The week of March 25th has proven to be the best week for our tulips this year. Next week they will begin to decline and by week’s end all the white petals will likely be spent. So, get out and enjoy them while you can! Some citizens have expressed interest in obtaining the bulbs after the blooming season ends. Tulips are an annual flower in Texas as it does not stay cold enough for the bulbs to bloom again each year. However, the bulbs can be harvested and kept in a refrigerated climate until planting next winter. The city does not have the resources to refrigerate the bulbs but feels it is in the best interest of the city to allow individual citizens to do so if they desire as it only beautifies the entire city next season.
Free Tulip Bulbs
The Parks Department will be pulling the tulips and saving some of the bulbs for those citizens who want them the week of April 8 weather permitting. They can be picked up on a first come first serve basis at the Recreation Center Lobby starting the week of April 8 (weather permitting) during regular business hours while supplies last.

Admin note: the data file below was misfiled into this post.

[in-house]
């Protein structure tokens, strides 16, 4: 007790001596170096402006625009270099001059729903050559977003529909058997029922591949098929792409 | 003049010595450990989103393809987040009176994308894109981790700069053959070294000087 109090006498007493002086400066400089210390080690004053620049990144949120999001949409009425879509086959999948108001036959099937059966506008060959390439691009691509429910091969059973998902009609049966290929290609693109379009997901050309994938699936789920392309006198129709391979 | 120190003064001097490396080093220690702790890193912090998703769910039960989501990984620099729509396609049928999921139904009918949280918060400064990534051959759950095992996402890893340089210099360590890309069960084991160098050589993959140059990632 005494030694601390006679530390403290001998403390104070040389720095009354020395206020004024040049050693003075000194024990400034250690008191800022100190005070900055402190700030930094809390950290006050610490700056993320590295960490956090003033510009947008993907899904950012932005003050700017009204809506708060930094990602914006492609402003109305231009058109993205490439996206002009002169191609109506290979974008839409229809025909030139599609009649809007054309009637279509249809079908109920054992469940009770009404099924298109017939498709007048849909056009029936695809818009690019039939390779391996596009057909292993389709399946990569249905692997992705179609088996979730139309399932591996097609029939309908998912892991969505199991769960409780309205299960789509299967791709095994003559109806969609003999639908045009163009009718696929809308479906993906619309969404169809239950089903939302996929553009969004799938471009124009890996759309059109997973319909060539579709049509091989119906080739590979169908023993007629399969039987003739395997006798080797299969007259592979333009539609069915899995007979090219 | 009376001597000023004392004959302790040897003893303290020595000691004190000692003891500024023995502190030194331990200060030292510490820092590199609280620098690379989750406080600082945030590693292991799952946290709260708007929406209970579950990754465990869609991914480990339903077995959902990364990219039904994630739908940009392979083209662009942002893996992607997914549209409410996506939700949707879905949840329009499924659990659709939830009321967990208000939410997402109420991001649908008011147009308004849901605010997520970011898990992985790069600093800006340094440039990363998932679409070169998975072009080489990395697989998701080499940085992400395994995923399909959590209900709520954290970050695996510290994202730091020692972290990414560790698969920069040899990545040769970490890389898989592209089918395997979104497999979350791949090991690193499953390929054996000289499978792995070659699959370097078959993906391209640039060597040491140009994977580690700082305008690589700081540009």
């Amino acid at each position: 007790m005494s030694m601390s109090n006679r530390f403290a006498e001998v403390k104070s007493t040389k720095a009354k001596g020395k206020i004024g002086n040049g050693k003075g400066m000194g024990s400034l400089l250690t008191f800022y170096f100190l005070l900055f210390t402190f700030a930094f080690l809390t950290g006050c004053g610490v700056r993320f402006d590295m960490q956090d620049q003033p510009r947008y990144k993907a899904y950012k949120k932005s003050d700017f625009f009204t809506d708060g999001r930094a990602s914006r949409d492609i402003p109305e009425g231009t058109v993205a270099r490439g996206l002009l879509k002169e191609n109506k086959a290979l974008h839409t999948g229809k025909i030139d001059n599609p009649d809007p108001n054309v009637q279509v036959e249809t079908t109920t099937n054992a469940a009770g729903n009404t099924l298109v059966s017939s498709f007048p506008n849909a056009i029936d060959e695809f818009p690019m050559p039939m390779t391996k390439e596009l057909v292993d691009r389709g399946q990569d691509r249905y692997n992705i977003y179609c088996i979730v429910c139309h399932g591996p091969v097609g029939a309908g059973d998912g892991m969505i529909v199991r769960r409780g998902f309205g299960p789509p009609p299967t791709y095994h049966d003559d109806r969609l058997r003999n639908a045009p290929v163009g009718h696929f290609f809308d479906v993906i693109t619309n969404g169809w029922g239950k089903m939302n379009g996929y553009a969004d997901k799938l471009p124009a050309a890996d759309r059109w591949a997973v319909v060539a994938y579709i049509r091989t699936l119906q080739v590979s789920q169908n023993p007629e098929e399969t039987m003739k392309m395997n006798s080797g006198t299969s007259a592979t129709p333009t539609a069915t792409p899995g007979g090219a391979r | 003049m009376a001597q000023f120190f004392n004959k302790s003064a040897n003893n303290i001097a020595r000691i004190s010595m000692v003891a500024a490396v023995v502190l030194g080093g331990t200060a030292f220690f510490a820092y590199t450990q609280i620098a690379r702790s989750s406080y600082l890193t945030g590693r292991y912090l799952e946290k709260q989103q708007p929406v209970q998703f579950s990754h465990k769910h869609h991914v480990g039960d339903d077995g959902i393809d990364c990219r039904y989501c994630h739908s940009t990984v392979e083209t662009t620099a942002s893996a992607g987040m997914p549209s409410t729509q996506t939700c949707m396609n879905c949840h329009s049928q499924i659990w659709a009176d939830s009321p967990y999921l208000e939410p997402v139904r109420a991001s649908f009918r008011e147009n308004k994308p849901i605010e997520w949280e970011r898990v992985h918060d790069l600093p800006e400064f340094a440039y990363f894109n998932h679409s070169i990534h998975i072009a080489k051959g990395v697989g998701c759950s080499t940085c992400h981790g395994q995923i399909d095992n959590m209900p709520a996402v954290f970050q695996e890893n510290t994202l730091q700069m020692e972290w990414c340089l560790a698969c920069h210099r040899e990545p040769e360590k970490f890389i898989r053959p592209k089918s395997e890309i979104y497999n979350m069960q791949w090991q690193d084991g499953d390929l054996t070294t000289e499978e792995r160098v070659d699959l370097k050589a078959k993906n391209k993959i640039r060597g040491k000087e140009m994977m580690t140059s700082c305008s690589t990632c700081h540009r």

For convenience, residents can call ahead to make sure there are still tulip bulbs available: 972-780-5070
Tulip Bulb Care
Although tulips are bulbs, it is best to consider them as annuals here in Texas. Successive year’s blooms will be inferior, if present at all. Texas winters are too mild to give them the chilling they need to flower properly. To prevent drying out, store bulbs in dry peat moss, perlite, vermiculite or sand in a porous bag or shallow tray. Store them in a cool (35°-50°F), dry, well-ventilated area for replanting in the winter. Refrigerate the bulbs for at least six weeks prior to replanting.
Generally planted in Texas around Christmas or the first two weeks of January, tulips should be planted in sun or part shade six inches deep and four to six inches apart. Tulips look better when planted in clumps of three, five or seven. They require well-drained, fertilized soil. There are several “bulb boosters” or fertilizers available as well as the traditional bone meal. Mix any of these with soil in the bottom of the planting hole. For bigger, brighter blooms, use a liquid plant food in early spring.